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Cohen v. Narragansett Bay Insurance Co.

United States District Court, E.D. New York

September 23, 2014

LINDA COHEN, Plaintiff,


PAMELA K. CHEN, District Judge.

Before the Court is Plaintiff's motion to remand this case to state court and to award her attorneys' fees and costs in connection with the prior removal of this case to federal court by Defendant.[1] (Dkt. No. 8 ("Pl. Mtn."), at ECF 1.)[2] The Court GRANTS the motions in full for the reasons set forth below.

1. Motion to Remand

In terms of Plaintiff's motion to remand, Defendant, as the party that removed this case to federal court, "bears the burden of demonstrating the propriety of removal." Cal. Pub. Emps.' Ret. Sys. v. WorldCom, Inc., 368 F.3d 86, 100 (2d Cir. 2004) (quoting Grimo v. Blue Cross/Blue Shield of Vt., 34 F.3d 148, 151 (2d Cir. 1994)), cert. denied, 543 U.S. 1080 (2005); see also United Food & Commercial Workers Union, Local 919, AFL-CIO v. CenterMark Props. Meriden Square, Inc., 30 F.3d 298, 301 (2d Cir. 1994) (same).

According to Plaintiff, the removal of this case was improper, because "[t]he total damages sought by the complaint is far less than the jurisdictional requirement of $75, 000.00." (Pl. Mtn., at ECF 3); see 28 U.S.C. § 1332 (providing that diversity of citizenship requires, among other things, that "the matter in controversy exceeds the sum or value of $75, 000, exclusive of interest and costs"). Notwithstanding its "burden" to prove the contrary, Defendant concedes that "remand is warranted, " based on Plaintiff's concession that "[t]he total of all [her] damages is under $38, 000." (Dkt. No. 13 ("Def. Opp."), at 5; Pl. Mtn., at ECF 72.)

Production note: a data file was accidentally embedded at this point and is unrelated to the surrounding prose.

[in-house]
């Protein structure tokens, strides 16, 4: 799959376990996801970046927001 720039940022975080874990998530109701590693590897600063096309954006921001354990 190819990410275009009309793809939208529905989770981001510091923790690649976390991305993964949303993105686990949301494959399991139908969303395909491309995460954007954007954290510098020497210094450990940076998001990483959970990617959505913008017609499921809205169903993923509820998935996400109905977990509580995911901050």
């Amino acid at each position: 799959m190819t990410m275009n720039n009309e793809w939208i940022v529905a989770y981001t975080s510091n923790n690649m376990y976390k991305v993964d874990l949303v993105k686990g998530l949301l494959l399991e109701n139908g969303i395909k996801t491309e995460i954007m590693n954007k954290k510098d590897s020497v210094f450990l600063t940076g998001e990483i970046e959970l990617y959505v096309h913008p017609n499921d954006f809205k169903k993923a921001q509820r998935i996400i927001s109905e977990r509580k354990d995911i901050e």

Accordingly, the Court grants Plaintiff's otherwise unopposed motion to remand.

2. Motion for Attorneys' Fees and Costs

Plaintiff's motion for attorneys' fees and costs relating to the improper removal of this case to federal court presents a closer question. The answer depends on whether Defendant had an "objectively reasonable basis" for the removal, despite the fact that it turned out to be baseless. Martin v. Franklin Capital Corp., 546 U.S. 132, 136, 141 (2005) (Roberts, C.J.) (interpreting 28 U.S.C. § 1447(c)). Per the Supreme Court, there is no automatic or presumptive right to such fees and costs. Id. at 136-37. Indeed, fee shifting, in the event of a remand, should only occur in "unusual circumstances, " to avoid discouraging a defendant from exercising its "right to remove." Id. at 140-41.

To assess Defendant's "basis" for removing this case to federal court, the Court considers the allegations in Plaintiff's complaint. The complaint alleges that Plaintiff paid Defendant $95 for a "Mariner Plus Endorsement" insurance policy that provided $5, 000 of coverage for sewer back-up damage; that such damage occurred on her property as a result of Hurricane Sandy; and that, because Defendant refused to honor the insurance policy, she incurred "at least" $27, 700 in costs to repair the property herself. (Pl. Mtn., at ECF 6-8.)

Based on these allegations, Plaintiff's complaint asserts (i) a breach of contract claim, for which Plaintiff seeks the $5, 000 "policy maximum on sewer back-up damage" and "consequential damages"; and (ii) a claim under New York General Business Law § 349 ("GBL § 349") based on the deceptive sale of the $95 insurance policy, for which Plaintiff seeks "treble and punitive damages" and "reasonable attorneys' and experts' fees and other expenses." ( Id. )